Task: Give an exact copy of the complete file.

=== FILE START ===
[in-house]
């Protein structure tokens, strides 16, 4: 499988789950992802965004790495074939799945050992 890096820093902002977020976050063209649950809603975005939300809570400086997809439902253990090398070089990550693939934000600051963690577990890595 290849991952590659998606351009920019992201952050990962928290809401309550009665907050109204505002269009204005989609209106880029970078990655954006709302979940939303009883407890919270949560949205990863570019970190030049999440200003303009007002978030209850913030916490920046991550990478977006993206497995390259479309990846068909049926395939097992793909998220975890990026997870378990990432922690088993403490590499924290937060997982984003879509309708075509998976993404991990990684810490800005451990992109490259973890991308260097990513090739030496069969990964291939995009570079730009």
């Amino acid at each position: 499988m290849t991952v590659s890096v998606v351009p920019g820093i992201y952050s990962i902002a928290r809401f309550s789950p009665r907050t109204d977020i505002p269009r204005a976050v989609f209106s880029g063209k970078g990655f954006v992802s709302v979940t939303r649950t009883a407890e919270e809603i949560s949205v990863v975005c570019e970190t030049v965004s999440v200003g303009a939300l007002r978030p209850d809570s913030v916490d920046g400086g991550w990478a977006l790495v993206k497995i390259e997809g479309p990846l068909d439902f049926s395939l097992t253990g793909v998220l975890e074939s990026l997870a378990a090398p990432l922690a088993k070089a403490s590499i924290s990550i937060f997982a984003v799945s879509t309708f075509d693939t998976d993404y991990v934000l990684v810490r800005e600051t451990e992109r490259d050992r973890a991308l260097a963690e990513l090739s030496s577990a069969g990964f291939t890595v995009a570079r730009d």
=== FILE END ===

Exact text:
[in-house]
């Protein structure tokens, strides 16, 4: 499988789950992802965004790495074939799945050992 890096820093902002977020976050063209649950809603975005939300809570400086997809439902253990090398070089990550693939934000600051963690577990890595 290849991952590659998606351009920019992201952050990962928290809401309550009665907050109204505002269009204005989609209106880029970078990655954006709302979940939303009883407890919270949560949205990863570019970190030049999440200003303009007002978030209850913030916490920046991550990478977006993206497995390259479309990846068909049926395939097992793909998220975890990026997870378990990432922690088993403490590499924290937060997982984003879509309708075509998976993404991990990684810490800005451990992109490259973890991308260097990513090739030496069969990964291939995009570079730009």
């Amino acid at each position: 499988m290849t991952v590659s890096v998606v351009p920019g820093i992201y952050s990962i902002a928290r809401f309550s789950p009665r907050t109204d977020i505002p269009r204005a976050v989609f209106s880029g063209k970078g990655f954006v992802s709302v979940t939303r649950t009883a407890e919270e809603i949560s949205v990863v975005c570019e970190t030049v965004s999440v200003g303009a939300l007002r978030p209850d809570s913030v916490d920046g400086g991550w990478a977006l790495v993206k497995i390259e997809g479309p990846l068909d439902f049926s395939l097992t253990g793909v998220l975890e074939s990026l997870a378990a090398p990432l922690a088993k070089a403490s590499i924290s990550i937060f997982a984003v799945s879509t309708f075509d693939t998976d993404y991990v934000l990684v810490r800005e600051t451990e992109r490259d050992r973890a991308l260097a963690e990513l090739s030496s577990a069969g990964f291939t890595v995009a570079r730009d």